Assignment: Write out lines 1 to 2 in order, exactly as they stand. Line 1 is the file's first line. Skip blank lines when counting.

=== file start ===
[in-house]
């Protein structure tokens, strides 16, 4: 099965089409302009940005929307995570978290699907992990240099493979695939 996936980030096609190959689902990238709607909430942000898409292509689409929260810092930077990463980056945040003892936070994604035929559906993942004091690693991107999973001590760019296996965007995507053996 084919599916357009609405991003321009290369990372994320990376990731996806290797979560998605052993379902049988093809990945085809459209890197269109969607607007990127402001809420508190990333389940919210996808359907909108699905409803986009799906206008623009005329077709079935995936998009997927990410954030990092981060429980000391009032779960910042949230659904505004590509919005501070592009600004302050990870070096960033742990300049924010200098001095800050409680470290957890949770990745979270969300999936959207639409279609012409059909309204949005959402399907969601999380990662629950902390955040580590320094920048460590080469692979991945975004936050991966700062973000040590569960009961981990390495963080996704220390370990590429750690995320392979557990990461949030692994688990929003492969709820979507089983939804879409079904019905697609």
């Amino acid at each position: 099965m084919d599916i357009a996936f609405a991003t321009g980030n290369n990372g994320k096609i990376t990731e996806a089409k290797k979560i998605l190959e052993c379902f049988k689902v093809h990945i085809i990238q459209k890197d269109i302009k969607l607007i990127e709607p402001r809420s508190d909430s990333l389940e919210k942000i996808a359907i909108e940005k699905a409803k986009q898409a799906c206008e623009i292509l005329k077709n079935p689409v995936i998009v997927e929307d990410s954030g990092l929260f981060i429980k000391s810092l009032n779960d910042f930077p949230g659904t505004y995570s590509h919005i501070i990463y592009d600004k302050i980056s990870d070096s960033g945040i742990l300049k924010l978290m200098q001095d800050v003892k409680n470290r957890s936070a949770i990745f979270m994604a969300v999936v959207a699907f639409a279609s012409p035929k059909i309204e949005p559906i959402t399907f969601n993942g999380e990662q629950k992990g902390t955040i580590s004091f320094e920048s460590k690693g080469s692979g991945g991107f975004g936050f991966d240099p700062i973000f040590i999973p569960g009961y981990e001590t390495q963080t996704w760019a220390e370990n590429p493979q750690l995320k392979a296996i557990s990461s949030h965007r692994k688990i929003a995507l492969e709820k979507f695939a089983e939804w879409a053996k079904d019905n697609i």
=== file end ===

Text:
[in-house]
């Protein structure tokens, strides 16, 4: 099965089409302009940005929307995570978290699907992990240099493979695939 996936980030096609190959689902990238709607909430942000898409292509689409929260810092930077990463980056945040003892936070994604035929559906993942004091690693991107999973001590760019296996965007995507053996 084919599916357009609405991003321009290369990372994320990376990731996806290797979560998605052993379902049988093809990945085809459209890197269109969607607007990127402001809420508190990333389940919210996808359907909108699905409803986009799906206008623009005329077709079935995936998009997927990410954030990092981060429980000391009032779960910042949230659904505004590509919005501070592009600004302050990870070096960033742990300049924010200098001095800050409680470290957890949770990745979270969300999936959207639409279609012409059909309204949005959402399907969601999380990662629950902390955040580590320094920048460590080469692979991945975004936050991966700062973000040590569960009961981990390495963080996704220390370990590429750690995320392979557990990461949030692994688990929003492969709820979507089983939804879409079904019905697609």